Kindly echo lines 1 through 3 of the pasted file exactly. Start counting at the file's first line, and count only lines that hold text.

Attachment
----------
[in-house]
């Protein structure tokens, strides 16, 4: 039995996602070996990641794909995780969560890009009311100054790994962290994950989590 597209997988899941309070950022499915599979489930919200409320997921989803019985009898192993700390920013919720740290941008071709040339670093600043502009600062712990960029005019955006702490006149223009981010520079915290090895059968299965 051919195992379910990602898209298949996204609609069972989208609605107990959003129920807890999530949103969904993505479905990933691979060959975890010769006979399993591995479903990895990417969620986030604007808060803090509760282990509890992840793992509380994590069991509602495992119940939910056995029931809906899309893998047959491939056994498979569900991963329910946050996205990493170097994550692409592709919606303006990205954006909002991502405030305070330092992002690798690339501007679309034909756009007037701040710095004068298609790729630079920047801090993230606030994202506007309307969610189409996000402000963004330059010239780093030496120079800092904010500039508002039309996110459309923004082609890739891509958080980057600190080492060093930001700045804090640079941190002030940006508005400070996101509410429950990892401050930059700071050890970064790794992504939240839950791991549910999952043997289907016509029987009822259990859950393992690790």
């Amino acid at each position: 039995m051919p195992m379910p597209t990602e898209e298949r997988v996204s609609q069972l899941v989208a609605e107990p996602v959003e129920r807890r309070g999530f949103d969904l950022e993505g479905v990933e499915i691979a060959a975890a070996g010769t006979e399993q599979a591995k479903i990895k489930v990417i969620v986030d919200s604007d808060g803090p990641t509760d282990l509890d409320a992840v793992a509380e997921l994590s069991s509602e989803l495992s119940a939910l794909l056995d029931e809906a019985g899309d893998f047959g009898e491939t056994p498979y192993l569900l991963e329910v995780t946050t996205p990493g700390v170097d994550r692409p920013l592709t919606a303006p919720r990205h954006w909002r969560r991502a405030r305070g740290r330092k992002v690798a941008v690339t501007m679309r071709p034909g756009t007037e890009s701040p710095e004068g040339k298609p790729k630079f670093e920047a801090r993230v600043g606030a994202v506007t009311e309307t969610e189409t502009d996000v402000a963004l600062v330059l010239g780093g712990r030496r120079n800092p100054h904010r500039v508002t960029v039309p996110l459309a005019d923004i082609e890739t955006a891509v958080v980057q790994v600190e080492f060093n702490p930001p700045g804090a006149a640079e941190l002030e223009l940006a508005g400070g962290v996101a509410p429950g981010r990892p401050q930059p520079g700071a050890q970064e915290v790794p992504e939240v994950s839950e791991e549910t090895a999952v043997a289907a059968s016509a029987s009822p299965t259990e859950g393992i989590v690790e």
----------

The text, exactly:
[in-house]
């Protein structure tokens, strides 16, 4: 039995996602070996990641794909995780969560890009009311100054790994962290994950989590 597209997988899941309070950022499915599979489930919200409320997921989803019985009898192993700390920013919720740290941008071709040339670093600043502009600062712990960029005019955006702490006149223009981010520079915290090895059968299965 051919195992379910990602898209298949996204609609069972989208609605107990959003129920807890999530949103969904993505479905990933691979060959975890010769006979399993591995479903990895990417969620986030604007808060803090509760282990509890992840793992509380994590069991509602495992119940939910056995029931809906899309893998047959491939056994498979569900991963329910946050996205990493170097994550692409592709919606303006990205954006909002991502405030305070330092992002690798690339501007679309034909756009007037701040710095004068298609790729630079920047801090993230606030994202506007309307969610189409996000402000963004330059010239780093030496120079800092904010500039508002039309996110459309923004082609890739891509958080980057600190080492060093930001700045804090640079941190002030940006508005400070996101509410429950990892401050930059700071050890970064790794992504939240839950791991549910999952043997289907016509029987009822259990859950393992690790």
């Amino acid at each position: 039995m051919p195992m379910p597209t990602e898209e298949r997988v996204s609609q069972l899941v989208a609605e107990p996602v959003e129920r807890r309070g999530f949103d969904l950022e993505g479905v990933e499915i691979a060959a975890a070996g010769t006979e399993q599979a591995k479903i990895k489930v990417i969620v986030d919200s604007d808060g803090p990641t509760d282990l509890d409320a992840v793992a509380e997921l994590s069991s509602e989803l495992s119940a939910l794909l056995d029931e809906a019985g899309d893998f047959g009898e491939t056994p498979y192993l569900l991963e329910v995780t946050t996205p990493g700390v170097d994550r692409p920013l592709t919606a303006p919720r990205h954006w909002r969560r991502a405030r305070g740290r330092k992002v690798a941008v690339t501007m679309r071709p034909g756009t007037e890009s701040p710095e004068g040339k298609p790729k630079f670093e920047a801090r993230v600043g606030a994202v506007t009311e309307t969610e189409t502009d996000v402000a963004l600062v330059l010239g780093g712990r030496r120079n800092p100054h904010r500039v508002t960029v039309p996110l459309a005019d923004i082609e890739t955006a891509v958080v980057q790994v600190e080492f060093n702490p930001p700045g804090a006149a640079e941190l002030e223009l940006a508005g400070g962290v996101a509410p429950g981010r990892p401050q930059p520079g700071a050890q970064e915290v790794p992504e939240v994950s839950e791991e549910t090895a999952v043997a289907a059968s016509a029987s009822p299965t259990e859950g393992i989590v690790e």